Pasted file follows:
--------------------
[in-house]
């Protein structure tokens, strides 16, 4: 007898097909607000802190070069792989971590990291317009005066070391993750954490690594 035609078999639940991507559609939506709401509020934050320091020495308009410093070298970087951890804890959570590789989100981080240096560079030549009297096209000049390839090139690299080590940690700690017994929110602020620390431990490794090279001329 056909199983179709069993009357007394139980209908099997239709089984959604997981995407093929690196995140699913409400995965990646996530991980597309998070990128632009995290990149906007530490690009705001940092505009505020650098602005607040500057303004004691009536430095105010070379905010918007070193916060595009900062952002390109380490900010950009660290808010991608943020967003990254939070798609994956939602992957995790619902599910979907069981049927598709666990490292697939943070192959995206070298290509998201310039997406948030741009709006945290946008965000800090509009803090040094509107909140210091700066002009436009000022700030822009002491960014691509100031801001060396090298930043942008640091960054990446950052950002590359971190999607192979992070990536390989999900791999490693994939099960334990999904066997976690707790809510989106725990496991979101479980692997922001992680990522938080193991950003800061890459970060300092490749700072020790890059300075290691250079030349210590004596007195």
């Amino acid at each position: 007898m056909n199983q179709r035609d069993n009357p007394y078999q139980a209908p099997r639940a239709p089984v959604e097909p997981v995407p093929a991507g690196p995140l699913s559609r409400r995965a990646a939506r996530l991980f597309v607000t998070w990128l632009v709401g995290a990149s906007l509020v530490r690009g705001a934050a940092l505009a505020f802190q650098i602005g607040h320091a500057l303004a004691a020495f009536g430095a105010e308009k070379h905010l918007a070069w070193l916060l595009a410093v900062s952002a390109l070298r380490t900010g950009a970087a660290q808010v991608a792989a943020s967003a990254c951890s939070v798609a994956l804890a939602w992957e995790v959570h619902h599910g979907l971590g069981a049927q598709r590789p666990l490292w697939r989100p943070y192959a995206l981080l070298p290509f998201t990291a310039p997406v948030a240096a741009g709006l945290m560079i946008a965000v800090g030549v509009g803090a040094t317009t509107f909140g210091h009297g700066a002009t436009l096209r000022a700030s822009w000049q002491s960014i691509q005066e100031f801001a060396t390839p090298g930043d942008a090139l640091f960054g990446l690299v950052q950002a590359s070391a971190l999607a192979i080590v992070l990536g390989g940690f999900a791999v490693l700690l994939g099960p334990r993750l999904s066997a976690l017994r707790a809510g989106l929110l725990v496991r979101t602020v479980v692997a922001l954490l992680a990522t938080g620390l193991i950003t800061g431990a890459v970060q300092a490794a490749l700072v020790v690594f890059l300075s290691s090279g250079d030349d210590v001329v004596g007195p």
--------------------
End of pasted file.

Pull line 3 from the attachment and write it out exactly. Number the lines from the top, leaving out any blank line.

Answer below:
């Amino acid at each position: 007898m056909n199983q179709r035609d069993n009357p007394y078999q139980a209908p099997r639940a239709p089984v959604e097909p997981v995407p093929a991507g690196p995140l699913s559609r409400r995965a990646a939506r996530l991980f597309v607000t998070w990128l632009v709401g995290a990149s906007l509020v530490r690009g705001a934050a940092l505009a505020f802190q650098i602005g607040h320091a500057l303004a004691a020495f009536g430095a105010e308009k070379h905010l918007a070069w070193l916060l595009a410093v900062s952002a390109l070298r380490t900010g950009a970087a660290q808010v991608a792989a943020s967003a990254c951890s939070v798609a994956l804890a939602w992957e995790v959570h619902h599910g979907l971590g069981a049927q598709r590789p666990l490292w697939r989100p943070y192959a995206l981080l070298p290509f998201t990291a310039p997406v948030a240096a741009g709006l945290m560079i946008a965000v800090g030549v509009g803090a040094t317009t509107f909140g210091h009297g700066a002009t436009l096209r000022a700030s822009w000049q002491s960014i691509q005066e100031f801001a060396t390839p090298g930043d942008a090139l640091f960054g990446l690299v950052q950002a590359s070391a971190l999607a192979i080590v992070l990536g390989g940690f999900a791999v490693l700690l994939g099960p334990r993750l999904s066997a976690l017994r707790a809510g989106l929110l725990v496991r979101t602020v479980v692997a922001l954490l992680a990522t938080g620390l193991i950003t800061g431990a890459v970060q300092a490794a490749l700072v020790v690594f890059l300075s290691s090279g250079d030349d210590v001329v004596g007195p």